Comparison Inflexible & Flexible States

3.18 Thus, the evidence comparing the Flexible states to the Inflexible states with respect to the rigidity of their labour laws clearly shows that the inflexible states are suffering in all dimensions. They are unable to create enough employment, cannot attract adequate capital into their states and their wages are lower as their productivity is lower. Furthermore, these parameters are either deteriorating or growing at a slower pace in the Inflexible states when compared to the Flexible states.

Impact of the labour law change in Rajasthan

3.19 Studies have found that on average, plants in labour-intensive industries and in states that have transited towards more flexible labour markets, such as Uttar Pradesh or Gujarat, are 25.4 per cent more productive than their counterparts in states like West Bengal or Chhattisgarh that continue to have labour rigidities (Dougherty, Frisancho and Krishna, 2014). In this context, the case study of Rajasthan is examined, which implemented labour reforms in 2014-15. The factory level data from ASI from 2011 to 2017 is analyzed to see the effect of the said labour law amendments.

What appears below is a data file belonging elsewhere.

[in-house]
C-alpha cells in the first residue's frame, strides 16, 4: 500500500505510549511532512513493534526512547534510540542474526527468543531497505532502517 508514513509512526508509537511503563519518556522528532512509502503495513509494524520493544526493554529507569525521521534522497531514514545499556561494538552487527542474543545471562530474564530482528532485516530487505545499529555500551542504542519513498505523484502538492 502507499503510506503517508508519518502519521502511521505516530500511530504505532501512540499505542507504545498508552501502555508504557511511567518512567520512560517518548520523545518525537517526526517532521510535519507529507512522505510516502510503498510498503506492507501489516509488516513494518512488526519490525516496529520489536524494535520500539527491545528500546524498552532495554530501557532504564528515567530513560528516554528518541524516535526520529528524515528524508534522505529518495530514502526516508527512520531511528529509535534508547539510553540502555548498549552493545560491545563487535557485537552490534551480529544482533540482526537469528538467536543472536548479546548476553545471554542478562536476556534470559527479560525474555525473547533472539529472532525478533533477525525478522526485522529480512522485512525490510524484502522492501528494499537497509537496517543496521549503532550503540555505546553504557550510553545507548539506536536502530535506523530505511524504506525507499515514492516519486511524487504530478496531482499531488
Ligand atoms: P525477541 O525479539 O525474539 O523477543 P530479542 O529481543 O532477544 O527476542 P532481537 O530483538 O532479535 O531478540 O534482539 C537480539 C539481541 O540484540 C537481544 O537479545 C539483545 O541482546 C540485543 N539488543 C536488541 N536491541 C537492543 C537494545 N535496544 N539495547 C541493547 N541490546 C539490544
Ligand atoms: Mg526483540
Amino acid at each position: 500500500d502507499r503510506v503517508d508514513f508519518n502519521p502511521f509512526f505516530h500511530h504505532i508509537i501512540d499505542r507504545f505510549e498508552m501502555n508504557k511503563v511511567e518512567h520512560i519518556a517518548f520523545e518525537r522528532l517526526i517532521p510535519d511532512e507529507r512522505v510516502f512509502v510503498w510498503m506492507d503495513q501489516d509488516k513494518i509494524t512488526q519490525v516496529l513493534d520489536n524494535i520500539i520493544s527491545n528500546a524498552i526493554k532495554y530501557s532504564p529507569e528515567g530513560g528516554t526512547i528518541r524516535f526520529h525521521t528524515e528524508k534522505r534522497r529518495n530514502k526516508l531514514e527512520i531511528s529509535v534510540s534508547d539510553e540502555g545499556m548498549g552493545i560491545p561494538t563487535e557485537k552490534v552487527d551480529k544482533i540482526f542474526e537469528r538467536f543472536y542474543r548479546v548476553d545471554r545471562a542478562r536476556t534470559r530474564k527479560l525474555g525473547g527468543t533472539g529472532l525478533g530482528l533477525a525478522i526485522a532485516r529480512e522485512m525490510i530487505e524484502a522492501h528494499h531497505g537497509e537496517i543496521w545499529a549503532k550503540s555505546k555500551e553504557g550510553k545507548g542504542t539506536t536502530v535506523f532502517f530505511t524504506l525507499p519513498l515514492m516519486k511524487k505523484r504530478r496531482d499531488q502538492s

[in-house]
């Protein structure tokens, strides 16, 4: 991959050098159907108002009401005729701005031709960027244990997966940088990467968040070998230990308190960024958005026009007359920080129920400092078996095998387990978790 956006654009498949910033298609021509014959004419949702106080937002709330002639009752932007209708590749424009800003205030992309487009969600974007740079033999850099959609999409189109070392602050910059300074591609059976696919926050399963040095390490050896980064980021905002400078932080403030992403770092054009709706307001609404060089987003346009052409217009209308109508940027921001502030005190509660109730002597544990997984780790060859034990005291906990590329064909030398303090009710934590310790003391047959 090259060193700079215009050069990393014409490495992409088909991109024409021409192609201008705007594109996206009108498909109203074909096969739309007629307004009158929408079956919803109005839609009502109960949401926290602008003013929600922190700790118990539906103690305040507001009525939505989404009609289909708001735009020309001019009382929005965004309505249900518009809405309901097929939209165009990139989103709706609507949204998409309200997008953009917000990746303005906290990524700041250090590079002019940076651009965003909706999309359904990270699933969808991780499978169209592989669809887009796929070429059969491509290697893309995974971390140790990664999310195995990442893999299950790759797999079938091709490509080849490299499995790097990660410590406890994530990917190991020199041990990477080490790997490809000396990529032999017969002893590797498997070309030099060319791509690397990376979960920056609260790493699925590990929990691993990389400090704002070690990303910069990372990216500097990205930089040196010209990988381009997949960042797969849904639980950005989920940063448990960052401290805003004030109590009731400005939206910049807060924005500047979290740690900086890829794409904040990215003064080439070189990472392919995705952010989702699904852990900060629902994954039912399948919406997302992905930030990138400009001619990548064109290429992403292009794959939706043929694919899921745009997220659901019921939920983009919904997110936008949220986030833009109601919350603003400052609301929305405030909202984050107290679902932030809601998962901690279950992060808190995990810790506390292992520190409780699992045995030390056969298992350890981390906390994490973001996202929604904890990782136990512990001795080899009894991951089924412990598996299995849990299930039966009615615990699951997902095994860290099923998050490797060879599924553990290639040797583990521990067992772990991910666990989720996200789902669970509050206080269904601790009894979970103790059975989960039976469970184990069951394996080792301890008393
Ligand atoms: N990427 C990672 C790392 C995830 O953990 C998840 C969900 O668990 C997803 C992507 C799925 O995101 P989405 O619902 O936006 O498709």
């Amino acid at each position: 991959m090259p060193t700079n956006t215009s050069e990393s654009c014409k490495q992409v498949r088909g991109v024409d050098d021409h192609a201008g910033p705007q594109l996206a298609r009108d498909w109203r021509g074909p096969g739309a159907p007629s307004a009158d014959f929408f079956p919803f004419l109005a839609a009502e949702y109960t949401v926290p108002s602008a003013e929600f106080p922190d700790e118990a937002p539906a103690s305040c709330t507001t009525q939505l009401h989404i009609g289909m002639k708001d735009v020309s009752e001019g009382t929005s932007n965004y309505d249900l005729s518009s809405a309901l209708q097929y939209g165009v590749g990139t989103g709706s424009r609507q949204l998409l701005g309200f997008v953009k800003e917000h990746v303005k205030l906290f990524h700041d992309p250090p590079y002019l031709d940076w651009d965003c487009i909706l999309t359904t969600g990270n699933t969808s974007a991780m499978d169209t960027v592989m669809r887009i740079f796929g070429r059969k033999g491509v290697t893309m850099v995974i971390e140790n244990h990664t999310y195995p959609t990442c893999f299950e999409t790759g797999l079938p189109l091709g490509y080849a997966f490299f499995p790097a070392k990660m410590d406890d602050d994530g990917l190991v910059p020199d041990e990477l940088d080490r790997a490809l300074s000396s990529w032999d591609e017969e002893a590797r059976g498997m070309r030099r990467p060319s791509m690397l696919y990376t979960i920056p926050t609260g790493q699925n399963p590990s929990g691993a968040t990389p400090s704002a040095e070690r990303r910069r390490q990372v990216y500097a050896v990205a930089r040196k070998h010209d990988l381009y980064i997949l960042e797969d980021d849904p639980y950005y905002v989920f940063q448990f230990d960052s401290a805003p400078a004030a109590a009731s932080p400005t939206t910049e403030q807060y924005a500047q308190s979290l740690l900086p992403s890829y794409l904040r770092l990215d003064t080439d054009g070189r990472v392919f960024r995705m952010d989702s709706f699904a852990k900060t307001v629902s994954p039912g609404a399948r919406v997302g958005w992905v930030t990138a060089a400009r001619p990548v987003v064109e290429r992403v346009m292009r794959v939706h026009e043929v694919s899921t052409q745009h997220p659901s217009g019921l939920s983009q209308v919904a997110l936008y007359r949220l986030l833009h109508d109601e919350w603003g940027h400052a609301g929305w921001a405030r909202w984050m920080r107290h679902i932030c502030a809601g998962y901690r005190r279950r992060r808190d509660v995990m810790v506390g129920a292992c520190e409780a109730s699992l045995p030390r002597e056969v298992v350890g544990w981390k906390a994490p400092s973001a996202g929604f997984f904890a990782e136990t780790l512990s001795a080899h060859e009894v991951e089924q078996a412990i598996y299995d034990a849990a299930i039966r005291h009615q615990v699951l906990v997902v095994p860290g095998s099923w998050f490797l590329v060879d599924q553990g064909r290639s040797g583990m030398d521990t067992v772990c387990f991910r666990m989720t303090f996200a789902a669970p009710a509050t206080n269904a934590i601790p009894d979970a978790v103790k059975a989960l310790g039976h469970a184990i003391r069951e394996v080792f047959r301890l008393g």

3.20 As described in Table 2, the major reforms undertaken by the State of Rajasthan included the amendments in IDA, 1947, Factories Act, 1948, The Contract Labour (Regulation & Abolition) Act, 1970 and the Apprentices Act, 1961. The summary of the major amendments made in these legislations to make the labour market more flexible are stated in Table 2.

Table 2. Summary of labour reforms in Rajasthan

Labour Acts Amendments introduced in Rajasthan as part of Labour Reforms
Industrial Disputes Act, 1947
  • To form any union, requirement of membership as a proportion of total workmen increased from 15 per cent to 30 per cent
  • No government nod required for companies employing up to 300 workers for retrenching, laying off or shutting down units. Earlier limit was 100 workers.